Could This Be A Bi-Partisan Compromise We Could All Get Behind?

By Justin Gardner | Related entries in Bipartisan, Democrats, Legislation, Republicans

Ezra Klein throws it out there, and I could see it working.

From Wash Post:

On Feb. 5, 2011, the president signed the Economic Growth and Deficit Reduction Act of 2011 into law. The legislation lifted the employer-portion of the payroll tax for a year, approved more than $50 billion in infrastructure investments, and cut the deficit. The markets cheered the move, and employers, realizing that consumers were about to have more money in their pockets and that hiring new employees had suddenly become a bargain, quickly moved to expand their labor forces. It was a coup not just for the president, but for the new speaker of the House.

Six days after the 2010 election, John Boehner and Mitch McConnell were invited to the White House to meet with President Obama. When they got there, they found Obama and Pete Rouse sitting at a table with a single piece of paper in front of them. It was a clipping of Gov. Mitch Daniels’s September op-ed proposing a conservative stimulus plan. “Congratulations on your win last week,” said the president. “You really thumped us. What do you think of this?”

Frankly, this is the type of bi-partisan legislation that makes sense…but I doubt Republicans in the House (especially the Tea Party crew) will want to work on any legislation that appears as if they’re spending money. Because let’s remember, they derided legislation to help the unemployed that was paid for by spending cuts and would have reduced the budget deficit (according to the CBO). If that’s the case, any agreement on bills like the above are doubtful.


This entry was posted on Wednesday, November 3rd, 2010 and is filed under Bipartisan, Democrats, Legislation, Republicans. You can follow any responses to this entry through the RSS 2.0 feed. You can leave a response, or trackback from your own site.

16 Responses to “Could This Be A Bi-Partisan Compromise We Could All Get Behind?”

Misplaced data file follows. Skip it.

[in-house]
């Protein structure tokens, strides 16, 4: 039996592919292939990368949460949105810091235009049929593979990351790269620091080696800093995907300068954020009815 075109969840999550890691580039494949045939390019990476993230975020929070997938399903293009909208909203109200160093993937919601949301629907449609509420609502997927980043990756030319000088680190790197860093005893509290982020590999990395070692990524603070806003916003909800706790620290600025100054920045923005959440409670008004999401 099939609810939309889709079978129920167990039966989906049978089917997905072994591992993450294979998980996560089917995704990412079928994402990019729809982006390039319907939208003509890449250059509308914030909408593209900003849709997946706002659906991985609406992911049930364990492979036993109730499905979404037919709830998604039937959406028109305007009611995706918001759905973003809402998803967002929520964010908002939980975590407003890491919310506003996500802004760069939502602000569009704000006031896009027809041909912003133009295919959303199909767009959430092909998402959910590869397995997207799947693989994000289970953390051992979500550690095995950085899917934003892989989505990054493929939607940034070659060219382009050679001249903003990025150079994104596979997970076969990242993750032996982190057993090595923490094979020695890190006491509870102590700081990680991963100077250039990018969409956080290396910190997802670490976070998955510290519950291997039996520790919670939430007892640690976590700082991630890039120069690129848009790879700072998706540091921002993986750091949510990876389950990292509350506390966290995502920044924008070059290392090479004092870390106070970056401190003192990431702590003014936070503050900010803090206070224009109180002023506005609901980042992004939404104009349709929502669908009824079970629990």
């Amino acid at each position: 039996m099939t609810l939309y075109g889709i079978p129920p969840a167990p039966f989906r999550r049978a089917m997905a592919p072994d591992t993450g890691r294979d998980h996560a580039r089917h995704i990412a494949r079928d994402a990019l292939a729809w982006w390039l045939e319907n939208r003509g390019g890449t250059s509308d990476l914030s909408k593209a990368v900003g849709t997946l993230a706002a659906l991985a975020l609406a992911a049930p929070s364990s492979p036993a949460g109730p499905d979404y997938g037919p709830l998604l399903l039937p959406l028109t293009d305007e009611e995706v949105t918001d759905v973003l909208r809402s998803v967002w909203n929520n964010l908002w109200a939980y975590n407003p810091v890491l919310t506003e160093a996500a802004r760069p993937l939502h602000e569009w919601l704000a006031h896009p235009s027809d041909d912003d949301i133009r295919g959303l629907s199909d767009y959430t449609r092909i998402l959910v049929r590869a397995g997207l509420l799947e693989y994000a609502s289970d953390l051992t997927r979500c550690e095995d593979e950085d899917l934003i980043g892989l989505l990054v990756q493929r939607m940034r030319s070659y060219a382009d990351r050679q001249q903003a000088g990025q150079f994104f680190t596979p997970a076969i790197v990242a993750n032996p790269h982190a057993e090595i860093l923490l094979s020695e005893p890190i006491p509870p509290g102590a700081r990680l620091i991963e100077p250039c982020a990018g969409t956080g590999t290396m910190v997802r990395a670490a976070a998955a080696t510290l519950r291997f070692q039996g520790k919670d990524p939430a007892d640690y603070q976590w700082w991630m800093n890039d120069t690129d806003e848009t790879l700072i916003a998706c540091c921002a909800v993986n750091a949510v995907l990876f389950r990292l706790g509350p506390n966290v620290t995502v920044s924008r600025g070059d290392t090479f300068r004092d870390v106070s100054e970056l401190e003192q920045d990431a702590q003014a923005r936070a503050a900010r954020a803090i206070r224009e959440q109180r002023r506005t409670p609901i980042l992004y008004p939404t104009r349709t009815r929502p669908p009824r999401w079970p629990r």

1. Trescml Says:

    The question is would a reduction (or elimination) of payroll tax for business actually spur hiring. Currently large corporations are making huge profits and haven’t picked up the pace of hiring because the demand isn’t there to justify hiring and they aren’t at capacity so they don’t need to buy equipment either. There may be some impact at the small business level, but demand isn’t high there either. 50 billion may provide some stimulus if properly targeted (unlike last time), but depending on number of jobs lost with the needed budget cuts, it could end up being a wash or could actually hurt.

  2. Simon Says:

    How is this bipartisan? It’s Democratic thinking, nothing more. You need to expand your horizons dramatically: The 2010 federal budget is

    $3,500,000,000,000; an unspecified cut of
    $50,000,000,000 gross barely so as dents the deficit, which is
    $1,420,000,000,000.

    We didn’t send Washington the largest Republican majority since 1949 to cut the deficit by one tenth. Their job is to balance the budget, not spend more money and raise taxes. So far as I’m concerned, the opening bid is $1.42 trillion in spending cuts, starting in FY 2011; anything less is a compromise. And I’m open to a compromise, but the notion that fifty billion in spending cuts is a compromise is just laughably naive.

  3. Alistair Says:

    Something that the National media missed. Small business borrowing is now at its highest level in nearly two years and loan delinquency rates are falling, according to data released by PayNet this morning.

    The Reuters/PayNet Small Business Lending Index, which measures the volume of small business financing in the U.S., rose 16 percent in September and 15 percent in August. Small business lending activity, according to the index, is at its highest level since December 2008…

    http://www.reuters.com/news/video?videoId=163764910

  4. kranky kritter Says:

    Simon, this would be offer by a democratic President to implement a proposal touted by a Republican and repeatedly mentioned as a useful move by more than one conservative last summer.

    No way that’s not a bipartisan move.

    Unless you’re just moving the goal line because Republicans have more seats in congress.

    Oh, wait, that’s explicitly what you’re doing.

    The notion that the budget will get balanced in one year, and that it would be awesome for all concerned, is just preposterous. Which are you going to eliminate, medicare, social security, or the dep’t of defense. Or maybe we’ll just default on all our outstanding bonds?

    This is one kind of partisan gamesmanship that I especially hate. where you take a very hard fringe position, the better to get everyone else to move to you.

    I want to balance the budget quite a bit. But not enough to ask Americans to bear the pain that doing it in one year would cause. Lucky you, You get to say that you care more about balancing the budget than I do.

  5. Simon Says:

    KK:

    Unless you’re just moving the goal line because Republicans have more seats in congress. Oh, wait, that’s explicitly what you’re doing.